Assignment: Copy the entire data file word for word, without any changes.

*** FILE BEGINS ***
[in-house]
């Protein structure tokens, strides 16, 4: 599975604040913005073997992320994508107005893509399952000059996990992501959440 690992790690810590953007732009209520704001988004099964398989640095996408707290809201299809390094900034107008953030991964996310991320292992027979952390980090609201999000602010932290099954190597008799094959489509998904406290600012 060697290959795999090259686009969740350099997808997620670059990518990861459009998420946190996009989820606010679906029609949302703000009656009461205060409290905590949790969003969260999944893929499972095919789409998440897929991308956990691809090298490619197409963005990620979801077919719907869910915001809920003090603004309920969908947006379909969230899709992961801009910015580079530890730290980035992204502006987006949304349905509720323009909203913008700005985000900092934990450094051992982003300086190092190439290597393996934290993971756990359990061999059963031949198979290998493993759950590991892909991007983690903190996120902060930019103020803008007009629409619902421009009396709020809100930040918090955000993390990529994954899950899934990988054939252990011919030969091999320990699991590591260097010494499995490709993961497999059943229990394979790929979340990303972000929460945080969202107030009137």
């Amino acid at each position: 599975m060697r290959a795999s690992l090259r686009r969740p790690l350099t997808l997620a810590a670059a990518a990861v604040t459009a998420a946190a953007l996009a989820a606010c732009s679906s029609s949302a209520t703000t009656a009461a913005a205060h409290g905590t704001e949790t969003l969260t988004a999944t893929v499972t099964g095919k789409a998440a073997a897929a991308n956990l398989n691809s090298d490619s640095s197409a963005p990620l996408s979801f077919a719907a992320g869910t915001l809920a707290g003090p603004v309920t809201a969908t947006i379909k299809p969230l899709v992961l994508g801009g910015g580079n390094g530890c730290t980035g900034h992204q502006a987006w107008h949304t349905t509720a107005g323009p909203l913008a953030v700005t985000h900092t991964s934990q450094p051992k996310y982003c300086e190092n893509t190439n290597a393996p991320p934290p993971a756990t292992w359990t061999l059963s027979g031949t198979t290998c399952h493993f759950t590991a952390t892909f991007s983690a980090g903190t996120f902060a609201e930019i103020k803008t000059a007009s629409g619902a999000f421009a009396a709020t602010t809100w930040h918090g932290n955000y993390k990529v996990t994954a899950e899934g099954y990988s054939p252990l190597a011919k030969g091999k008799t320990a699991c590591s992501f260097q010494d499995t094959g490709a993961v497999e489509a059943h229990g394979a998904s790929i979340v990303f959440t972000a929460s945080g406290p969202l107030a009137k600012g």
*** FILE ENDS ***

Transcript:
[in-house]
């Protein structure tokens, strides 16, 4: 599975604040913005073997992320994508107005893509399952000059996990992501959440 690992790690810590953007732009209520704001988004099964398989640095996408707290809201299809390094900034107008953030991964996310991320292992027979952390980090609201999000602010932290099954190597008799094959489509998904406290600012 060697290959795999090259686009969740350099997808997620670059990518990861459009998420946190996009989820606010679906029609949302703000009656009461205060409290905590949790969003969260999944893929499972095919789409998440897929991308956990691809090298490619197409963005990620979801077919719907869910915001809920003090603004309920969908947006379909969230899709992961801009910015580079530890730290980035992204502006987006949304349905509720323009909203913008700005985000900092934990450094051992982003300086190092190439290597393996934290993971756990359990061999059963031949198979290998493993759950590991892909991007983690903190996120902060930019103020803008007009629409619902421009009396709020809100930040918090955000993390990529994954899950899934990988054939252990011919030969091999320990699991590591260097010494499995490709993961497999059943229990394979790929979340990303972000929460945080969202107030009137």
């Amino acid at each position: 599975m060697r290959a795999s690992l090259r686009r969740p790690l350099t997808l997620a810590a670059a990518a990861v604040t459009a998420a946190a953007l996009a989820a606010c732009s679906s029609s949302a209520t703000t009656a009461a913005a205060h409290g905590t704001e949790t969003l969260t988004a999944t893929v499972t099964g095919k789409a998440a073997a897929a991308n956990l398989n691809s090298d490619s640095s197409a963005p990620l996408s979801f077919a719907a992320g869910t915001l809920a707290g003090p603004v309920t809201a969908t947006i379909k299809p969230l899709v992961l994508g801009g910015g580079n390094g530890c730290t980035g900034h992204q502006a987006w107008h949304t349905t509720a107005g323009p909203l913008a953030v700005t985000h900092t991964s934990q450094p051992k996310y982003c300086e190092n893509t190439n290597a393996p991320p934290p993971a756990t292992w359990t061999l059963s027979g031949t198979t290998c399952h493993f759950t590991a952390t892909f991007s983690a980090g903190t996120f902060a609201e930019i103020k803008t000059a007009s629409g619902a999000f421009a009396a709020t602010t809100w930040h918090g932290n955000y993390k990529v996990t994954a899950e899934g099954y990988s054939p252990l190597a011919k030969g091999k008799t320990a699991c590591s992501f260097q010494d499995t094959g490709a993961v497999e489509a059943h229990g394979a998904s790929i979340v990303f959440t972000a929460s945080g406290p969202l107030a009137k600012g």